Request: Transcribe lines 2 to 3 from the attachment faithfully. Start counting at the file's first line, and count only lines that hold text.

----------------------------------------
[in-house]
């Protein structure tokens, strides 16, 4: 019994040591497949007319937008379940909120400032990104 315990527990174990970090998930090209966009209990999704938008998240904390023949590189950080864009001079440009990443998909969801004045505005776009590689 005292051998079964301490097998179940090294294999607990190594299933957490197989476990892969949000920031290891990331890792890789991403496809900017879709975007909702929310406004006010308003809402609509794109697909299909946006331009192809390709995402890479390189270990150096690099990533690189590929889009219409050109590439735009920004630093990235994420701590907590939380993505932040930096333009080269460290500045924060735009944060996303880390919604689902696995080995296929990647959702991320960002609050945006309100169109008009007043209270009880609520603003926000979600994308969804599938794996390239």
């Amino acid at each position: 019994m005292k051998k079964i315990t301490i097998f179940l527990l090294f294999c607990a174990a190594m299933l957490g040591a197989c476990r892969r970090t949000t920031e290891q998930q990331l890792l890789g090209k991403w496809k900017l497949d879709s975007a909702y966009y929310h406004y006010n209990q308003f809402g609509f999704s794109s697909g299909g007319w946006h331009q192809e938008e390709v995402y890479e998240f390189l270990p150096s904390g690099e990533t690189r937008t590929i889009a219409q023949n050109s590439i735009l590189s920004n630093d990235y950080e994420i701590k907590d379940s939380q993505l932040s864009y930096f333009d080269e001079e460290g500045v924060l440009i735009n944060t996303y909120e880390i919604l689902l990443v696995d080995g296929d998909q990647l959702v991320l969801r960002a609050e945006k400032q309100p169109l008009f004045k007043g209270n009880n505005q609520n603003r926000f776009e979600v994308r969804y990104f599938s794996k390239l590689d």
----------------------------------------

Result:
């Protein structure tokens, strides 16, 4: 019994040591497949007319937008379940909120400032990104 315990527990174990970090998930090209966009209990999704938008998240904390023949590189950080864009001079440009990443998909969801004045505005776009590689 005292051998079964301490097998179940090294294999607990190594299933957490197989476990892969949000920031290891990331890792890789991403496809900017879709975007909702929310406004006010308003809402609509794109697909299909946006331009192809390709995402890479390189270990150096690099990533690189590929889009219409050109590439735009920004630093990235994420701590907590939380993505932040930096333009080269460290500045924060735009944060996303880390919604689902696995080995296929990647959702991320960002609050945006309100169109008009007043209270009880609520603003926000979600994308969804599938794996390239």
């Amino acid at each position: 019994m005292k051998k079964i315990t301490i097998f179940l527990l090294f294999c607990a174990a190594m299933l957490g040591a197989c476990r892969r970090t949000t920031e290891q998930q990331l890792l890789g090209k991403w496809k900017l497949d879709s975007a909702y966009y929310h406004y006010n209990q308003f809402g609509f999704s794109s697909g299909g007319w946006h331009q192809e938008e390709v995402y890479e998240f390189l270990p150096s904390g690099e990533t690189r937008t590929i889009a219409q023949n050109s590439i735009l590189s920004n630093d990235y950080e994420i701590k907590d379940s939380q993505l932040s864009y930096f333009d080269e001079e460290g500045v924060l440009i735009n944060t996303y909120e880390i919604l689902l990443v696995d080995g296929d998909q990647l959702v991320l969801r960002a609050e945006k400032q309100p169109l008009f004045k007043g209270n009880n505005q609520n603003r926000f776009e979600v994308r969804y990104f599938s794996k390239l590689d």